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Iconic gay actor George Takei revealed that he came out publicly because he was livid with then-Governor Arnold Schwarzenegger.
The 85-year-old Star Trek star told the British theatre publication The Stage that he came out in 2005 because Schwarzenegger, who served as California's Republican governor from 2003-2011, had vetoed legislation that would have allowed same-sex marriages in the state.
At the time, he and his now-husband Brad Altman had been together for more than 18 years.
Takei explained that he hadn't come out sooner because he wanted to continue receiving roles, The Stagereports.
"I learned at a young age that you couldn't be an openly gay actor and hope to be employed," Takei said. "And I was already an Asian-American actor, so I was already limited a lot."
Takei spoke candidly of regrets he had for holding onto the secret for so long.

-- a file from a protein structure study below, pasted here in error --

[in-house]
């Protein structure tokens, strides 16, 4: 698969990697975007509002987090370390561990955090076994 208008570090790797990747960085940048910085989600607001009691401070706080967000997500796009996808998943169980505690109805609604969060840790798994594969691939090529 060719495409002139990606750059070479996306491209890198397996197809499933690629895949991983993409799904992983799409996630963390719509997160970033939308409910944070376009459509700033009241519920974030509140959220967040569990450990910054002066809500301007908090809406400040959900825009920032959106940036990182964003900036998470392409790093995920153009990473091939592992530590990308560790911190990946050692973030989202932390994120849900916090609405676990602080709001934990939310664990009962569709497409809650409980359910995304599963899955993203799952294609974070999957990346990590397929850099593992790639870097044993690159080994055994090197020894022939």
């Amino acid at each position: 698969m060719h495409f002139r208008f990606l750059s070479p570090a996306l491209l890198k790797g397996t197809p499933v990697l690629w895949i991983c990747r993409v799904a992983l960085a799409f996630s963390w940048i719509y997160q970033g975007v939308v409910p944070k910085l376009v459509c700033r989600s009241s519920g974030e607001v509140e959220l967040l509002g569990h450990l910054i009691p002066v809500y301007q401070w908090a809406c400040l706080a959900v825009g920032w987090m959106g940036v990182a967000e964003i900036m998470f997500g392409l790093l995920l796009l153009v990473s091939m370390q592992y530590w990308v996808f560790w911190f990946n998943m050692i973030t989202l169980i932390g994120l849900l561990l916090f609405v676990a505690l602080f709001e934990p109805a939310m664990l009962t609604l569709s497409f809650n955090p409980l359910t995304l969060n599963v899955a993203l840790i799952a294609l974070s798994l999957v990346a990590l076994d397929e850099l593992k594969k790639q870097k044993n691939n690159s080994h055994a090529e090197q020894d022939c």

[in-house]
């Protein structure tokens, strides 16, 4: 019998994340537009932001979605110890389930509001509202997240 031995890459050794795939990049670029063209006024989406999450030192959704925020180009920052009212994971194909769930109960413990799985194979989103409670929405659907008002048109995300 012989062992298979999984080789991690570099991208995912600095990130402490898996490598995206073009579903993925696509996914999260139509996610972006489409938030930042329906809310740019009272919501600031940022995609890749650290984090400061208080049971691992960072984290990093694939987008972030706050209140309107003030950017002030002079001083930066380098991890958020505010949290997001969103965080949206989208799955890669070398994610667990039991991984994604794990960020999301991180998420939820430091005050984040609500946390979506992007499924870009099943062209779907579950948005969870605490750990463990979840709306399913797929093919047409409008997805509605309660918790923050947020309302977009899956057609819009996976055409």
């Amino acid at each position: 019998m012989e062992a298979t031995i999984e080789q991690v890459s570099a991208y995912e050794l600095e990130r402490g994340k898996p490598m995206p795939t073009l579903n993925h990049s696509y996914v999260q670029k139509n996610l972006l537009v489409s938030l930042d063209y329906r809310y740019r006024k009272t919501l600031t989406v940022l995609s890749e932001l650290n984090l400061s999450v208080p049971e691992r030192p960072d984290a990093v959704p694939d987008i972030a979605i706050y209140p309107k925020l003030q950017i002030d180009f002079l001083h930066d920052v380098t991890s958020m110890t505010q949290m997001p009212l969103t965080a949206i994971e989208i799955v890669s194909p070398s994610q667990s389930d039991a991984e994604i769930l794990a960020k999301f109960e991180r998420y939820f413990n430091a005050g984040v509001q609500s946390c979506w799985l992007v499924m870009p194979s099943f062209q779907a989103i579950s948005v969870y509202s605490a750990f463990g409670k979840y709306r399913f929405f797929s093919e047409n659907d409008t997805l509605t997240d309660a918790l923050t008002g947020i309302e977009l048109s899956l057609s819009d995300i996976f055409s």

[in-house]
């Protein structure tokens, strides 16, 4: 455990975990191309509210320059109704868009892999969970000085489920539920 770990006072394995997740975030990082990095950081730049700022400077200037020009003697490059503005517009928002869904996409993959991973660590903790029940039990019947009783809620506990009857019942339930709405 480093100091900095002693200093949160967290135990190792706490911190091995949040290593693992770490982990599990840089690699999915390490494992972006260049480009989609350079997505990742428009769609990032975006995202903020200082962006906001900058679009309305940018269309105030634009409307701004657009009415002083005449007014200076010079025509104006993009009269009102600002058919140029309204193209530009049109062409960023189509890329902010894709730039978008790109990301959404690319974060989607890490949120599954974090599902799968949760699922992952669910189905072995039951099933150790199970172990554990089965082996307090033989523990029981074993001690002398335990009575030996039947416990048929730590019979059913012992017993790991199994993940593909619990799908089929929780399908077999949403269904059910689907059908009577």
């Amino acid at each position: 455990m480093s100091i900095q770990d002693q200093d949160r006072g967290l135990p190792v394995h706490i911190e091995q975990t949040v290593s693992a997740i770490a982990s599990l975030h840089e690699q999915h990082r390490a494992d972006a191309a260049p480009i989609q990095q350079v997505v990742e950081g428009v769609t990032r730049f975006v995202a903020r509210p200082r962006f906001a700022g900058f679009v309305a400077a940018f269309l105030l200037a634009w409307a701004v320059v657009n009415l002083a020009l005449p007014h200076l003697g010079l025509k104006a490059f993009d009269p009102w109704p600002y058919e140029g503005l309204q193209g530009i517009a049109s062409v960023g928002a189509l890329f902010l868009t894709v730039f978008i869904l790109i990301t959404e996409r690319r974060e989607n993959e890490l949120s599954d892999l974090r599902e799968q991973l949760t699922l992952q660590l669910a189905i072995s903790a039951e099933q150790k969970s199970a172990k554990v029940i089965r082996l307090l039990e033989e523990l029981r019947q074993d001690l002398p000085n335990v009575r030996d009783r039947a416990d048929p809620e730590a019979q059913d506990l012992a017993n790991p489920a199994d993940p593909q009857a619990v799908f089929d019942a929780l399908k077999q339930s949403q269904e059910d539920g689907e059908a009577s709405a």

"I was silent during the AIDS crisis, which fills me with guilt, although I did write checks and checks to AIDS organizations," the actor said.
Schwarzenegger, he said, displayed a hypocrisy that Takei could not stomach.
"Why did I come out when I did? Because Schwarzenegger presented himself as a movie star who had worked and was friends with gays and lesbians, many of whom voted for him, but then vetoed that bill," he said. "I was so angry that I spoke to the press for the first time as a gay man at the age of 68."
He has advocated for LGBTQ+ rights and Asian-American actors since then, and he's become a fixture on social media. The octogenarian has more than 13 million followers across Facebook and Twitter.
Takei is currently acting in a London production of Allegiance, a musical based on his life experiences, including his time imprisoned in a Japanese internment camp in the U.S. as a child during World War II.
The show is at Charing Cross Theatre.